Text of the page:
In Praise of the Teacher Bailout

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States are facing record budget shortfalls, which almost always result in huge cuts to education. So the jobs bills moving through Congress propose a $23 billion infusion to public schools to save between 100,00 and 300,000 teacher jobs. Neil McCluskey at the New York Post shrugs at the "teacher bailout," noting that 300,000 jobs lost would be "only" a 4.8 percent cut to the teacher labor force.

On the other hand, he's pretty concerned about the deficit.

So there is indeed a looming education catastrophe -- but it's not funding or job cuts. It is the bailout now moving through Congress that ignores the reality of inefficient public schooling, and adds to the already crushing burden of our federal debt.

Well, if we're playing the put-it-in-context game, $23 billion is "only" 0.6% of the 2010 budget. An unfortunate bailout, perhaps, but hardly catastrophic, especially when you consider that 200,000 lost jobs has a tangible cost on its own: to local demand, to student achievement, and to federal coffers when more people become eligible for benefits like unemployment insurance.

McCluskey's point about soaring education costs is fair. The rise in tuition and school fees have outpaced even medical inflation in the last 30 years. Education is one of our greatest job engines, but it's also something of a black hole where money enters, disappears and makes an ambiguous impact on student test scores. Smart education reform includes clear incentives for administrators to control costs and teachers to demonstrate achievement against a reasonable baseline. But we don't want schools firing teachers willy nilly in the fog of deep budget cuts that could wipe out programs based on their cost rather than their effectiveness.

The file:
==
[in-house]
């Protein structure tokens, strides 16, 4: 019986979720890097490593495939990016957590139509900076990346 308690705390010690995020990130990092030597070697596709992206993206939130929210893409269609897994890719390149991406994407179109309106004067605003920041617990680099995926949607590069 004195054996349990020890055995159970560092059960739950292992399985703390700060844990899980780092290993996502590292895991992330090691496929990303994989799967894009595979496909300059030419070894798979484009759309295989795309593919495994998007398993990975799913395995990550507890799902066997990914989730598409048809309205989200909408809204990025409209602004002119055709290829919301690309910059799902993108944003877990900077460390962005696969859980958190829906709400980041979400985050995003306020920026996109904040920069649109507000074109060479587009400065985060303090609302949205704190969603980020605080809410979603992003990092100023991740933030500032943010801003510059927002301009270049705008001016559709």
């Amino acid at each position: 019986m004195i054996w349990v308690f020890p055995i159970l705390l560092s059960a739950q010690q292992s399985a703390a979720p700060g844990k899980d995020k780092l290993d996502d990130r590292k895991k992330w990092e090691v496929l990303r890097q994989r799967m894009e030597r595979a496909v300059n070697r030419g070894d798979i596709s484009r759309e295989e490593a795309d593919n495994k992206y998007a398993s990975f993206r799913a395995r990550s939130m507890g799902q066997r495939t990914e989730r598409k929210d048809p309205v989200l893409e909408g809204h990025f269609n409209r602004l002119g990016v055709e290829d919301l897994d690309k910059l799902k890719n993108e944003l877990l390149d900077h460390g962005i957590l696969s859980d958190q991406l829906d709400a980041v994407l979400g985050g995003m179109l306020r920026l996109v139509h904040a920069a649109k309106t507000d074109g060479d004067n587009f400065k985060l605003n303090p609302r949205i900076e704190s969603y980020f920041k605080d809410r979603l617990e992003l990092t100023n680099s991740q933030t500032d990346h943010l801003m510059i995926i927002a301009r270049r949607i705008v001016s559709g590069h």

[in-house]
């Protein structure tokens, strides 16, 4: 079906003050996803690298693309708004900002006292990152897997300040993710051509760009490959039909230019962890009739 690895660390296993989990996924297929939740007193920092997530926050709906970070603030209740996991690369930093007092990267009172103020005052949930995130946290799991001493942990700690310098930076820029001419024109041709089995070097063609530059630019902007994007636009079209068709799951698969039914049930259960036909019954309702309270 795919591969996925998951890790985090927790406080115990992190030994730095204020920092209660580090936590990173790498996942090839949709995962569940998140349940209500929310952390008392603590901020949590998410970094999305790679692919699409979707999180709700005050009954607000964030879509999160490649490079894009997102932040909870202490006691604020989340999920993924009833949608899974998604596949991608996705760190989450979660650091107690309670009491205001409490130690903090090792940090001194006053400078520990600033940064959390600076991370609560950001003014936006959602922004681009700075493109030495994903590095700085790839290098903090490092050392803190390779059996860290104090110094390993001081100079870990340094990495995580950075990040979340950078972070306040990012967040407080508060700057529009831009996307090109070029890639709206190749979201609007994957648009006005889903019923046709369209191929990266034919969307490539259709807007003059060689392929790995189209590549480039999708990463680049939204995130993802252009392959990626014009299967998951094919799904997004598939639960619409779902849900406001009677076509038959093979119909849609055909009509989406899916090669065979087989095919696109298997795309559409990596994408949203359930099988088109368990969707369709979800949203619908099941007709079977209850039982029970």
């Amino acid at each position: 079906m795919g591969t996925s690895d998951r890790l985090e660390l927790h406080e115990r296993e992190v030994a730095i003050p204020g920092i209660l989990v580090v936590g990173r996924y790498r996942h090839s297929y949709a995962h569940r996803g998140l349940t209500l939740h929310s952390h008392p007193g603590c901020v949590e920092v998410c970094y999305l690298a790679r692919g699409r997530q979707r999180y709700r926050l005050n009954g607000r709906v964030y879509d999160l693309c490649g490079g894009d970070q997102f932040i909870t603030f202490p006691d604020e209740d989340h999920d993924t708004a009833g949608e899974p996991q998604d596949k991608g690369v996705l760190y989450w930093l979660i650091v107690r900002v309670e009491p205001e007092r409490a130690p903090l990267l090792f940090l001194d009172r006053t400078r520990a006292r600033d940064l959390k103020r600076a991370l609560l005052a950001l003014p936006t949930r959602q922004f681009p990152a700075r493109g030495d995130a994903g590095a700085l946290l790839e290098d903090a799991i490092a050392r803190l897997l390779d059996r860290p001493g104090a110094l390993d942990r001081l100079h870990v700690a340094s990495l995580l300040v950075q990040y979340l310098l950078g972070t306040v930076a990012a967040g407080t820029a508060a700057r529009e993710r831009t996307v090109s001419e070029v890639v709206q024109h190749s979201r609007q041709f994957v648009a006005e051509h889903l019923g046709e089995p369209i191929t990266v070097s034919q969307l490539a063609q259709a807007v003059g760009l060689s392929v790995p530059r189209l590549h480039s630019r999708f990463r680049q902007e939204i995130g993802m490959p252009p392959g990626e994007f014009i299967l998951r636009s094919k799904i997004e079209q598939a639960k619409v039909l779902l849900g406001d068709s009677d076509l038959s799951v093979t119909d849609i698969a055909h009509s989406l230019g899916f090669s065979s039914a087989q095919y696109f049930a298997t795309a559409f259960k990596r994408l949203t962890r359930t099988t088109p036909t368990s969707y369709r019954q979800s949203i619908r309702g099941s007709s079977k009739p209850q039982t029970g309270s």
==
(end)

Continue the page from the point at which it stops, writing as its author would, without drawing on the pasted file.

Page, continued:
At the risk of invoking a cliche, our education system is a bit like a painkiller junkie who just had his wisdom teeth pulled. In the long term, we probably want to wean the patient off drugs. In the short term, the patient happens to be in dire need of some drugs. Sec. Arne Duncan seems to acknowledge this conflict, and when the fog lifts, I hope he continues to pressure the teachers' union to loosen its grip on the bottle and allow administrators to better assess which teachers are actually teaching, and which are mostly collecting checks.

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Derek Thompson is a senior editor at The Atlantic, where he writes about economics, labor markets, and the entertainment business.

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